"I know it's the most practical way to do it but there's still something so sad about a child showing up with all their possessions in a trash bag. :-\ " - November 2014
Now that I've nearly caught up to real time I'm going to go back a bit to an image that sticks with me.
When a child is removed from their home the caseworker doesn't sit down with them and sort through their belongings picking out items to go and items to stay. Usually it's a very hurried situation, they have a bag, they grab what they can and they get the child out. There is no time for careful packing, there is no time (and probably not the resources) to pack a suitcase. The most practical thing to do is fill a trash bag (they hold a lot and are easy to get a hold of anywhere).
When our Bonus Kiddo was removed the second time his caseworker went afterward to where he was staying and grabbed everything she could see that looked like it was for him. Then she loaded it up into her trunk to bring to us.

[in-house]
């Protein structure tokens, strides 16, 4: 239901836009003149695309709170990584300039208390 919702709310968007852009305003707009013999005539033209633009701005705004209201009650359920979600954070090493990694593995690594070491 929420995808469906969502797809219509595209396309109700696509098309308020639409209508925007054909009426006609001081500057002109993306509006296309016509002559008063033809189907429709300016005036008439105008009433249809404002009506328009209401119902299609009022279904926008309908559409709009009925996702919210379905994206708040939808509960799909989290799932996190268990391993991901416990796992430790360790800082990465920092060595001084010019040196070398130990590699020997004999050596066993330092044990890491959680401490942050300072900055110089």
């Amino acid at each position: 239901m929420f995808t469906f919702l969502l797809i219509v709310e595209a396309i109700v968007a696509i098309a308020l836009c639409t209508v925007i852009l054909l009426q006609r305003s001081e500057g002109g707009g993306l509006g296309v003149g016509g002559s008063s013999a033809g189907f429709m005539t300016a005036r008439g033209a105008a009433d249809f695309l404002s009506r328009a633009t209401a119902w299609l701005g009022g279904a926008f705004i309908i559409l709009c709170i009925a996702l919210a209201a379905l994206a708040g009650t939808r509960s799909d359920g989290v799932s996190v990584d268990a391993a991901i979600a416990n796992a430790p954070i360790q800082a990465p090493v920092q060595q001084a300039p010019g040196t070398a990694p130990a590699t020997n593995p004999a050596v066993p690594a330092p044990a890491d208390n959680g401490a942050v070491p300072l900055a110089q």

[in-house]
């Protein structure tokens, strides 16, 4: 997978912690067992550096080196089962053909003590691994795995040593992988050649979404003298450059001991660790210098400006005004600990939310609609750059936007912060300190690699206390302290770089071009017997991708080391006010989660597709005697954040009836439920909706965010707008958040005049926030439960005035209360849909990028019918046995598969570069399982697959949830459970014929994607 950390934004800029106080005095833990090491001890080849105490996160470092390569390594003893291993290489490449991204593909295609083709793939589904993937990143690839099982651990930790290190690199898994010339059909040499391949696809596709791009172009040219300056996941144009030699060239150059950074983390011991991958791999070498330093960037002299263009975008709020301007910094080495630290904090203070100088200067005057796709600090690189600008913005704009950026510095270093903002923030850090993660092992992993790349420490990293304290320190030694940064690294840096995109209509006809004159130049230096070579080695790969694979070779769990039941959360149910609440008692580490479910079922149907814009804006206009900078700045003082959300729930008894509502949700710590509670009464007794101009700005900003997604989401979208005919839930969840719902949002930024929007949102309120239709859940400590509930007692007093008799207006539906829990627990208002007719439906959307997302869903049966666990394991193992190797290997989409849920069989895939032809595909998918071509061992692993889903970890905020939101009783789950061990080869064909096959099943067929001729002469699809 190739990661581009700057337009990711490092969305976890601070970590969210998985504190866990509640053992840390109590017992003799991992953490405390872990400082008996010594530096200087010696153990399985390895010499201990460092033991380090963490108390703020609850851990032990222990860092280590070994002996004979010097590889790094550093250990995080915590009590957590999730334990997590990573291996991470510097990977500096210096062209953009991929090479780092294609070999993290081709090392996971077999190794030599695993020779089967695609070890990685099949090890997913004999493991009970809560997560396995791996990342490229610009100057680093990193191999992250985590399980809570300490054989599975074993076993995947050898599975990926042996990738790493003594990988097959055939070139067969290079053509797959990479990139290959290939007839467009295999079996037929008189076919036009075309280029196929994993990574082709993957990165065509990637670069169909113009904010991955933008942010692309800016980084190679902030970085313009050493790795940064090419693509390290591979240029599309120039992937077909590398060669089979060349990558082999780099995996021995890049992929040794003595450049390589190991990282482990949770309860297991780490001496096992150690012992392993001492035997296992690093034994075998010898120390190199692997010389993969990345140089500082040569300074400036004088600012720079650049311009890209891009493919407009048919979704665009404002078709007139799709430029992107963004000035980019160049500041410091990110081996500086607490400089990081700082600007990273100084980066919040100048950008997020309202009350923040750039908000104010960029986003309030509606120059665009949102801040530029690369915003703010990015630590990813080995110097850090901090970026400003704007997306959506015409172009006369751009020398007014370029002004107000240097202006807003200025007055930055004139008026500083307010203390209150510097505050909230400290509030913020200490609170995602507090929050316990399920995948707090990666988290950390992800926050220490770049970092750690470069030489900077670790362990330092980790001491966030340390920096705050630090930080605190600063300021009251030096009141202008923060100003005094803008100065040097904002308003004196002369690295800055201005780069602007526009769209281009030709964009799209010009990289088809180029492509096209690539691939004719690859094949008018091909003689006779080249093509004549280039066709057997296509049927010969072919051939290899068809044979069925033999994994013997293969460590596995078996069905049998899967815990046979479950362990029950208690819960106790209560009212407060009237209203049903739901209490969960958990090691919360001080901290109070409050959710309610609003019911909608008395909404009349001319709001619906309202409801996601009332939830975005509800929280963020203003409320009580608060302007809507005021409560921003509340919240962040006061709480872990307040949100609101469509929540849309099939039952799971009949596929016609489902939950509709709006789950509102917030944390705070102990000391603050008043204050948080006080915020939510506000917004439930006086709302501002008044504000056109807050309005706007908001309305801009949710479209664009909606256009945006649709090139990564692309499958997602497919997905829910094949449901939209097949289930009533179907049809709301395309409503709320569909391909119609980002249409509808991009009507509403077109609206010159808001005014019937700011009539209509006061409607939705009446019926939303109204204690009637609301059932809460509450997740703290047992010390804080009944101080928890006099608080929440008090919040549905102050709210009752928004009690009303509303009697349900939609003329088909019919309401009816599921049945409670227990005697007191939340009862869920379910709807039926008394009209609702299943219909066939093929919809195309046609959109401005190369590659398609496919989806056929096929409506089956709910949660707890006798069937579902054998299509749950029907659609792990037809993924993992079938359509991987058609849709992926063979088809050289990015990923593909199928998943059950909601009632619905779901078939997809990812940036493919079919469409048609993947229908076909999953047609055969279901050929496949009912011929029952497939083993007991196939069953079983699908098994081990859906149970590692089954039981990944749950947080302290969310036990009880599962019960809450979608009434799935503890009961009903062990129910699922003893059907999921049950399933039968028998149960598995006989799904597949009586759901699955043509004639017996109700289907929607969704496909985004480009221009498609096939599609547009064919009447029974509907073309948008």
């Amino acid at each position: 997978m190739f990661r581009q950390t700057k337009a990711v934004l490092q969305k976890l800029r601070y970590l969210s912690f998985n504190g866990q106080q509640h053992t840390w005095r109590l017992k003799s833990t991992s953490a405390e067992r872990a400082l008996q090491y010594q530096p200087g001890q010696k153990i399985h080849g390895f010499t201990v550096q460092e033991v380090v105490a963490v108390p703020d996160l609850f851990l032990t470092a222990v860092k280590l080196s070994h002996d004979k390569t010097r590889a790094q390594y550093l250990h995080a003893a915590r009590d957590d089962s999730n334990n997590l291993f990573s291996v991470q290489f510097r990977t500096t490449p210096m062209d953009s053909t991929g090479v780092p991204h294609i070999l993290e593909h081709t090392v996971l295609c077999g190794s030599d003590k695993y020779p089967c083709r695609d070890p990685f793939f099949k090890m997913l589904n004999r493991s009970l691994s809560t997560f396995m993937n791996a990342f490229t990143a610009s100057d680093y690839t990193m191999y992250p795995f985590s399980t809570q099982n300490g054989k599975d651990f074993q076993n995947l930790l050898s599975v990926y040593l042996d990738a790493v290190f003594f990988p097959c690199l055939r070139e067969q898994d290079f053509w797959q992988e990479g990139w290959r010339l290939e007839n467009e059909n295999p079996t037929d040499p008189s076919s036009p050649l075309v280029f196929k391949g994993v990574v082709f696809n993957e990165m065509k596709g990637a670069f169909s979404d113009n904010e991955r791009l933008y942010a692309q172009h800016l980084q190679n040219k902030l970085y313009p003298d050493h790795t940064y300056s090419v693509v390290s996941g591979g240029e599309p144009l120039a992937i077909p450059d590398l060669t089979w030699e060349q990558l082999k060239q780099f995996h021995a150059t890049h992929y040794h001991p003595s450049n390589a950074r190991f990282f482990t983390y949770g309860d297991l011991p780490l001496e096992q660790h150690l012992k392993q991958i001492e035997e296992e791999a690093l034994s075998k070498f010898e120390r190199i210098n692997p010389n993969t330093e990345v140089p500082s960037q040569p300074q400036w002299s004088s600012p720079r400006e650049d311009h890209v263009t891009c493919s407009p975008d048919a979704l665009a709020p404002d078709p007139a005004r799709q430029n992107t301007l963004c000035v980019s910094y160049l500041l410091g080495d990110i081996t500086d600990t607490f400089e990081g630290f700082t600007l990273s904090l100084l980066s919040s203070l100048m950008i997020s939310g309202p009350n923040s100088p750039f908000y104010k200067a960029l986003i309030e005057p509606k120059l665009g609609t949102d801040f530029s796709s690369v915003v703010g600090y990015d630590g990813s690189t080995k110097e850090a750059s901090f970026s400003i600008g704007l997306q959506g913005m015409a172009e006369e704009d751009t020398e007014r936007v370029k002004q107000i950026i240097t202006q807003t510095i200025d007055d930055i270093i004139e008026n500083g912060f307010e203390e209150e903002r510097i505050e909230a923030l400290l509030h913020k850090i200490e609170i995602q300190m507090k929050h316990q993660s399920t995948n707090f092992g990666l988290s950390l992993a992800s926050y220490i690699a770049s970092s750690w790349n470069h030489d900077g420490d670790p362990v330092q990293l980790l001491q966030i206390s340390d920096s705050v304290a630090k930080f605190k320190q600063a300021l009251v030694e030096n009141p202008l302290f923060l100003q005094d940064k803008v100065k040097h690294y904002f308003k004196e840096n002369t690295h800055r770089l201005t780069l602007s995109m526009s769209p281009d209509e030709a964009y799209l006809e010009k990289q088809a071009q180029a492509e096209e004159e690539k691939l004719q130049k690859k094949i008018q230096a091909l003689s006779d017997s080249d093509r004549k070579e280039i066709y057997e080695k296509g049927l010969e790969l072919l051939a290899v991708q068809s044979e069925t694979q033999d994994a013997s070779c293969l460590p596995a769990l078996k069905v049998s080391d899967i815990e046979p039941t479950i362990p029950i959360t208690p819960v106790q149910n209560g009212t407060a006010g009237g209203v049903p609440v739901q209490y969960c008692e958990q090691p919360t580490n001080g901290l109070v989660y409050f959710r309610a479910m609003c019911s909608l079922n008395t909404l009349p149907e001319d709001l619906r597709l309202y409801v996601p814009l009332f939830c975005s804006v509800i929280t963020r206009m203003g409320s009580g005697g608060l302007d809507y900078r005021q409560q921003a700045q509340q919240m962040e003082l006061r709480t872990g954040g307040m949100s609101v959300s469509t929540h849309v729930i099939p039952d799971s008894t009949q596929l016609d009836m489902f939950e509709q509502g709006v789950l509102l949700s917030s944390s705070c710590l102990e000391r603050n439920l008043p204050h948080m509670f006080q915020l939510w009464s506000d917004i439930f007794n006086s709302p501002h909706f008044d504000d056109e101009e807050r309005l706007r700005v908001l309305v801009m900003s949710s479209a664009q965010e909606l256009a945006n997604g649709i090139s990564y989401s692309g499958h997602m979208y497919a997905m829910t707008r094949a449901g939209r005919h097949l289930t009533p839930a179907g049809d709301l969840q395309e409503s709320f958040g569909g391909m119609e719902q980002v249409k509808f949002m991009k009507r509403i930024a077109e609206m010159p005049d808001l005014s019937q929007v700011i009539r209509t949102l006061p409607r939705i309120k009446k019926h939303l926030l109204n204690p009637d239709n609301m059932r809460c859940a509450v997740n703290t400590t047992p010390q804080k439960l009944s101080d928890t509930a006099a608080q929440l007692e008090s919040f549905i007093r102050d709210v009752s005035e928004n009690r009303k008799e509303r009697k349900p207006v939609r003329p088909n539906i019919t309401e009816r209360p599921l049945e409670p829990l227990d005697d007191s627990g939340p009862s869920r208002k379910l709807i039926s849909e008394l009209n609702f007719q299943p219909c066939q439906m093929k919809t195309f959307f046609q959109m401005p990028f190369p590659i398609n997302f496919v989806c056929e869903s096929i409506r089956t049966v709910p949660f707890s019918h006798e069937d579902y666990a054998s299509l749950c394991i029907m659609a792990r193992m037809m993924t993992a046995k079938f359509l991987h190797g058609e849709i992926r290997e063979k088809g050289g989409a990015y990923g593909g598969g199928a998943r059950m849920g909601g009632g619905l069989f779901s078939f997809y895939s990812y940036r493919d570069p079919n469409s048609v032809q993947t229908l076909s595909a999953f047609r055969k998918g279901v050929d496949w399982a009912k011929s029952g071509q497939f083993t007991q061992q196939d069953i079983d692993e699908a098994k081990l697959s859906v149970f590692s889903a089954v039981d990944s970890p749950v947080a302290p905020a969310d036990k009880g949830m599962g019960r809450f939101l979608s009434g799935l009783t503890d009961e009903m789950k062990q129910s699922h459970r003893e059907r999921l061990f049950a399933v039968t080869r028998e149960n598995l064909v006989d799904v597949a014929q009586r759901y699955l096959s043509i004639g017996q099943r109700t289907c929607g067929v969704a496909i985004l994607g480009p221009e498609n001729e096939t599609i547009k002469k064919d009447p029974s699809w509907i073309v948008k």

A few days after Bonus Kiddo came back to us his caseworker came over with all his things. She parked in the driveway, came in for a moment, then went back, opened her trunk and pulled out a large black trash bag. My heart dropped into my stomach.
The first time I met his caseworker (and our Bonus Kiddo) she brought a few items for him that had been donated for kids in care. She brought them in a homemade, large, yellow and white drawstring bag. Someone had made and donated these bags specifically for carrying items for children in foster care. At the time I didn't think much of the handmade yellow bag. Now, watching her carry in every earthly thing that belonged to this little boy in a trash bag...I wished desperately that she was carrying anything else.
But whats the difference really? A bag is a bag. But there is something so heartbreaking, so demoralizing, something that carries such a sense of despair and defeat when you see everything belonging to a child being carried in a bag meant for trash, meant for things unwanted. Everything they have, everything tangible that sums up who they are as a person being carried in a cheap plastic bag meant to be thrown out, gotten rid of, handled carelessly and forgotten.
As soon as the caseworker left we poured all his things out onto our living room floor, separated clothes for laundry, toys for cleaning and odds and ends he couldn't use that would be stored away and saved. I wanted the black trash bag gone and for his things to be in their proper place, a family place. I wanted them cleaned and put away in places more permanent, containers and drawers that better showed their value to our little Bonus Kiddo and how valuable he was to us.